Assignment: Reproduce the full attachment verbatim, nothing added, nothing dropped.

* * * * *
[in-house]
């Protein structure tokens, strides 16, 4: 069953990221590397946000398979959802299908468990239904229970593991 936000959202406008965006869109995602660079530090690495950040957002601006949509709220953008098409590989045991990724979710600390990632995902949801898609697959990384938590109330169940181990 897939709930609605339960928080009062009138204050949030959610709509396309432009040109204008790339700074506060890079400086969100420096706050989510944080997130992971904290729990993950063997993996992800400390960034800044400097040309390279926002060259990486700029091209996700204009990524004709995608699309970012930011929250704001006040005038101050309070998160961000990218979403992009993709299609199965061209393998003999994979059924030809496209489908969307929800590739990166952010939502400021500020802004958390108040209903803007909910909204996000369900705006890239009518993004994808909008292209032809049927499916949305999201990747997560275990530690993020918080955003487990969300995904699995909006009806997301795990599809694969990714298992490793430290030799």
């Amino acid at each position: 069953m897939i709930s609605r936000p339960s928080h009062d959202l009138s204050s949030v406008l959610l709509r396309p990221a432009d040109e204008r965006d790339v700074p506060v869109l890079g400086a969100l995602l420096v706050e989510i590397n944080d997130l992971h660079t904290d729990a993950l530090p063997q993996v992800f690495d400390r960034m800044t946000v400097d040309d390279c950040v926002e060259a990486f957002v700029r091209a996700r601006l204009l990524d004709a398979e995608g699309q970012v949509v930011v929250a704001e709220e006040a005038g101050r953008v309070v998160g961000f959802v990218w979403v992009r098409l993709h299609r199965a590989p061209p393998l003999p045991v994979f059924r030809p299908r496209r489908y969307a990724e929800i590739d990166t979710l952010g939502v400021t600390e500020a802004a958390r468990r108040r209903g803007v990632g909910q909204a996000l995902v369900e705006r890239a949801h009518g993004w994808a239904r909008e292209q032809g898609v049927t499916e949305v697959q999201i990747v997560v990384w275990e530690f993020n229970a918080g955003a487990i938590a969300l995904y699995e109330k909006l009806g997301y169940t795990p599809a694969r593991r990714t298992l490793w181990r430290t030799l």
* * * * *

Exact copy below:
[in-house]
């Protein structure tokens, strides 16, 4: 069953990221590397946000398979959802299908468990239904229970593991 936000959202406008965006869109995602660079530090690495950040957002601006949509709220953008098409590989045991990724979710600390990632995902949801898609697959990384938590109330169940181990 897939709930609605339960928080009062009138204050949030959610709509396309432009040109204008790339700074506060890079400086969100420096706050989510944080997130992971904290729990993950063997993996992800400390960034800044400097040309390279926002060259990486700029091209996700204009990524004709995608699309970012930011929250704001006040005038101050309070998160961000990218979403992009993709299609199965061209393998003999994979059924030809496209489908969307929800590739990166952010939502400021500020802004958390108040209903803007909910909204996000369900705006890239009518993004994808909008292209032809049927499916949305999201990747997560275990530690993020918080955003487990969300995904699995909006009806997301795990599809694969990714298992490793430290030799």
């Amino acid at each position: 069953m897939i709930s609605r936000p339960s928080h009062d959202l009138s204050s949030v406008l959610l709509r396309p990221a432009d040109e204008r965006d790339v700074p506060v869109l890079g400086a969100l995602l420096v706050e989510i590397n944080d997130l992971h660079t904290d729990a993950l530090p063997q993996v992800f690495d400390r960034m800044t946000v400097d040309d390279c950040v926002e060259a990486f957002v700029r091209a996700r601006l204009l990524d004709a398979e995608g699309q970012v949509v930011v929250a704001e709220e006040a005038g101050r953008v309070v998160g961000f959802v990218w979403v992009r098409l993709h299609r199965a590989p061209p393998l003999p045991v994979f059924r030809p299908r496209r489908y969307a990724e929800i590739d990166t979710l952010g939502v400021t600390e500020a802004a958390r468990r108040r209903g803007v990632g909910q909204a996000l995902v369900e705006r890239a949801h009518g993004w994808a239904r909008e292209q032809g898609v049927t499916e949305v697959q999201i990747v997560v990384w275990e530690f993020n229970a918080g955003a487990i938590a969300l995904y699995e109330k909006l009806g997301y169940t795990p599809a694969r593991r990714t298992l490793w181990r430290t030799l």